The Anadol-Reliant FW11 prototype and its similarity with the Triumph SD2 serves to remind us that nothing’s completely new in the car world.
Denied Turkish Delight
It started with a simple statement by regular Facebook contributor John Barber: ‘Who said that the Triumph SD2 never saw production?’ Above it was a picture of the blue Reliant-built FW11 prototype, which you can see for yourself, second from the top.
It was an interesting point, and one that set me thinking – not so much about the SD2, but about the FW11 itself and how it encapsulated yet another of those frustrating might-have-beens that litter the British motor industry and this site in particular.
From Cortina to Reliant
The FW11 came about following Turkish car company Otosan’s desire to replace its impressive Ford-based Anadol A1/A2. The A1 was the first car to built by Otosan and had been developed by Reliant under the codename FW5. This model married Ford Cortina running gear with an attractive Ogle-styled body. However, in 1977, the Turkish company decided to do the same thing, commissioning Reliant to develop a new car, based on Ford running gear, this time codenamed FW11.
The resulting rear-wheel-drive five-door hatchback was styled by Bertone and was developed specifically for ease of production (like the light commercial Fox) and could powered by a range of engines spanning 1.3- to 2.8-litres. Gandini ensured that the FW11 showcased a generic and stylish Bertone origami look, and one that looked fresh and modern in the late-197os.
Four prototypes were built by Reliant, with two being shipped out to Turkey for further evaluation. The other two remained with Reliant, and it was considered for UK production under the ‘Scimitar SE7’ moniker. Showing it at the NEC Motor Show in Birmingham proved to be a bit of a PR disaster, though – Reliant didn’t get a look in at the show where the Austin Metro and Ford Escort MkIII were launched.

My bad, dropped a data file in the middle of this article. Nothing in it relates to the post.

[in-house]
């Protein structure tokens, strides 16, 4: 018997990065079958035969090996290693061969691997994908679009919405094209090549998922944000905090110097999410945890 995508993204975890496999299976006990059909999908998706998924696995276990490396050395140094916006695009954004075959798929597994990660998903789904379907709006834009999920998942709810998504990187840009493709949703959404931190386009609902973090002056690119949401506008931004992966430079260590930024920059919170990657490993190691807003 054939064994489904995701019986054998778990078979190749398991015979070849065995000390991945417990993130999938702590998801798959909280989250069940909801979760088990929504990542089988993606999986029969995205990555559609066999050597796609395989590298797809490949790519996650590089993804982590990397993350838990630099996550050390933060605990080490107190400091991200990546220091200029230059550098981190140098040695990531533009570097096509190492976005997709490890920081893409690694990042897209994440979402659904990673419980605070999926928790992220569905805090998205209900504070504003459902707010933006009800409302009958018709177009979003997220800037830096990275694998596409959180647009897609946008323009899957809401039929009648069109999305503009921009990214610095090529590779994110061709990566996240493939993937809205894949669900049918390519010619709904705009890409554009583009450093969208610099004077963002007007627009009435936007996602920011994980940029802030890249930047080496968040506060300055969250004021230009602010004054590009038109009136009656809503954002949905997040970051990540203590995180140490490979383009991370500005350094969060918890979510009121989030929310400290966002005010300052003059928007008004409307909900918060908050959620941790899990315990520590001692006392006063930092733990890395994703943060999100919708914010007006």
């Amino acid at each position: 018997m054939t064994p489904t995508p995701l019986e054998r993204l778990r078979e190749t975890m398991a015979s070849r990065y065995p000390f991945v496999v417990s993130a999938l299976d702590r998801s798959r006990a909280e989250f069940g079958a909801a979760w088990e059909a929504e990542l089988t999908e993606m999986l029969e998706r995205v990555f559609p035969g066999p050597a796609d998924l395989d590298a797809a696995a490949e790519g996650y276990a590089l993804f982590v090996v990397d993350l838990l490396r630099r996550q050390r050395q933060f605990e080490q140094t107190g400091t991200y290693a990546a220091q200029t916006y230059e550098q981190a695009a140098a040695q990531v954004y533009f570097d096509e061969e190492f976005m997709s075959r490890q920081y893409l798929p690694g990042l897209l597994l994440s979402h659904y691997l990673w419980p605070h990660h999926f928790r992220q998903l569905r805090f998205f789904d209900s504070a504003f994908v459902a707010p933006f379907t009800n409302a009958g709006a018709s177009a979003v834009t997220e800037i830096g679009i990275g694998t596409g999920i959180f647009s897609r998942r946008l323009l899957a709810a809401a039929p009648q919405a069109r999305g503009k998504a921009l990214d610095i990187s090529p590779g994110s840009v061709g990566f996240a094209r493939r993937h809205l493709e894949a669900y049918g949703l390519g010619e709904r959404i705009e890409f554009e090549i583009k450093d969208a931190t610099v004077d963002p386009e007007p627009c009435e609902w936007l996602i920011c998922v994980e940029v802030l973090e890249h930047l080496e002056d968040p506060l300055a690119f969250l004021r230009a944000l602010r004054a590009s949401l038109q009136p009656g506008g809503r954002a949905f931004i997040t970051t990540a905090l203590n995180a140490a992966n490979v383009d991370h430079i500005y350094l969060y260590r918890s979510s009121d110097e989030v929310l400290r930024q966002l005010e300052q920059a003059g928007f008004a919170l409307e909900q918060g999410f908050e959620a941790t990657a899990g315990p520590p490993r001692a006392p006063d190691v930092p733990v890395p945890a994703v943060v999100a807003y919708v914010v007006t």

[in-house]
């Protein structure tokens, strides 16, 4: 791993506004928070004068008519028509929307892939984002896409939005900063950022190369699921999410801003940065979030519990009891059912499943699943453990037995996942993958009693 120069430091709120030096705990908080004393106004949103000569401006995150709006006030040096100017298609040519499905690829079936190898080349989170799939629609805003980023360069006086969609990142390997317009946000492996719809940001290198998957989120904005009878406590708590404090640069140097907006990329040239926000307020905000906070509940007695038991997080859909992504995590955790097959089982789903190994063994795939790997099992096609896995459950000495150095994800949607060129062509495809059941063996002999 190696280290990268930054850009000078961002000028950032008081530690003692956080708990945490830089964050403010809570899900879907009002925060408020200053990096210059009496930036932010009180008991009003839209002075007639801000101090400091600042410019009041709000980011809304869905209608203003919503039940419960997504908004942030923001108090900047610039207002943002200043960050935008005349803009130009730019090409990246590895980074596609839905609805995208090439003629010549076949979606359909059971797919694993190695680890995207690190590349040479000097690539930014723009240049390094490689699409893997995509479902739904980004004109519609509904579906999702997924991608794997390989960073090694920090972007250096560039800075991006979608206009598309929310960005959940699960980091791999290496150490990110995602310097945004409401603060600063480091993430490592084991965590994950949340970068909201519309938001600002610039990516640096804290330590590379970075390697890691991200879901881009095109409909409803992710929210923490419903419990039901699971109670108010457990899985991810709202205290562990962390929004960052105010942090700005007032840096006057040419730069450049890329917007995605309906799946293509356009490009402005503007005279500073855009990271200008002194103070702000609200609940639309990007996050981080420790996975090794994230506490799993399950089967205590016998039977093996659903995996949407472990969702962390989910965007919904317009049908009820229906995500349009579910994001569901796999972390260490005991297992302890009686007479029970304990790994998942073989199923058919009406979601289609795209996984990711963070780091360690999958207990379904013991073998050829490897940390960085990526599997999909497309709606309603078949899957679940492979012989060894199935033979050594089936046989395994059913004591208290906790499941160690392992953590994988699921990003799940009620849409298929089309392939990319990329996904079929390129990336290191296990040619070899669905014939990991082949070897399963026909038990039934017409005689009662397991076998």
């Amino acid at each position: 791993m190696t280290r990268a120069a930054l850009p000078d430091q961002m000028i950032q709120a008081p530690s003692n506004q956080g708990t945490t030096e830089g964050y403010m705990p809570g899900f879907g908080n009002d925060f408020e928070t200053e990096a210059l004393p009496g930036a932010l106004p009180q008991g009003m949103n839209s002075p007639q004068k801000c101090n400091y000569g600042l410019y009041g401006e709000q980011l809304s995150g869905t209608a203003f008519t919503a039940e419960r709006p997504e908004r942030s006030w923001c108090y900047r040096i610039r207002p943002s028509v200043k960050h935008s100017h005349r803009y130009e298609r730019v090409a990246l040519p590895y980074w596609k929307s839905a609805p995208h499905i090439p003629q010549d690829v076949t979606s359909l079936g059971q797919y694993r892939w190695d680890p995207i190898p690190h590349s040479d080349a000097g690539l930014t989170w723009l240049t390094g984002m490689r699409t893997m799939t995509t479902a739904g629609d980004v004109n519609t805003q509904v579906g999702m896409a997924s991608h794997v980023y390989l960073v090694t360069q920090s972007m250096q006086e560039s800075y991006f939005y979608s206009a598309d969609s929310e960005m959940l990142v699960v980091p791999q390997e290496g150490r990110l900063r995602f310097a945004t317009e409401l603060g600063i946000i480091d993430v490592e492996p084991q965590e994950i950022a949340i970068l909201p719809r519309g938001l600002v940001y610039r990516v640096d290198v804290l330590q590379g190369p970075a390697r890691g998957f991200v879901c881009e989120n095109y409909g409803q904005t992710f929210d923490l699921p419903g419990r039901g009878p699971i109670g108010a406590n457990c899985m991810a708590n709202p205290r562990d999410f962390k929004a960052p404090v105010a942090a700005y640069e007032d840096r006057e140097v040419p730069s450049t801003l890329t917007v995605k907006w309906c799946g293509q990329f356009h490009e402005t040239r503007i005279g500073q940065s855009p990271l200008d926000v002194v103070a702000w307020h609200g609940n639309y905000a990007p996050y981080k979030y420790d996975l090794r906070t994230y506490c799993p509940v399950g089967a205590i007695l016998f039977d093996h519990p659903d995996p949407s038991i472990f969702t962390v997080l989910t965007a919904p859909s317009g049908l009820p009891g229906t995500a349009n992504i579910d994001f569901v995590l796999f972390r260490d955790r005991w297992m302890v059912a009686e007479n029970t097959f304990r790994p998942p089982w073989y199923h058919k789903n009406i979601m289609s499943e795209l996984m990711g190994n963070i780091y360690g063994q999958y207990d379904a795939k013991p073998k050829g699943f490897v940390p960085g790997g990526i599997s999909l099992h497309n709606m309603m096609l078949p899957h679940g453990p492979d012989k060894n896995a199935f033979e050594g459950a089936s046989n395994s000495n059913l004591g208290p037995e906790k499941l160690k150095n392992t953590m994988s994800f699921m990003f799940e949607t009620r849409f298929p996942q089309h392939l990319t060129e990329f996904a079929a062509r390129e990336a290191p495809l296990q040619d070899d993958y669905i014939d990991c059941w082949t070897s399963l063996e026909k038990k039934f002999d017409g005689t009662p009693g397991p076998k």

By that time, Otosan had already abandoned the idea, instead choosing to facelift the A1/A2 into the ‘interestingly’ styled A8-16/16 SL before taking on production of the Taunus/Cortina ’80, which would end up living on until 1994.
But what of the FW11 design? Bertone certainly succumbed to the temptation of recycling it (as it had done many times before with a variety of other styling schemes). When Citroën approached the Italian design house to come up with a concept for its upcoming mid-sized car Projet XB it did a swift re-work, combining elements of its 1979 Volvo Tundra concept car – the results were plain to see in 1982’s Citroën BX.
That, in turn, raises all manner of questions – could Reliant have made a success out of the FW11? More relevantly, could Rover-Triumph’s similar concept – the SD2 – have done well? Considering that Citroën built over two million BXs, it’s a fair likelihood that, with a little more refining for the showroom and an appealing range of engine options, BL’s original could have done very well indeed, had the company – and its Government paymasters – kept the faith.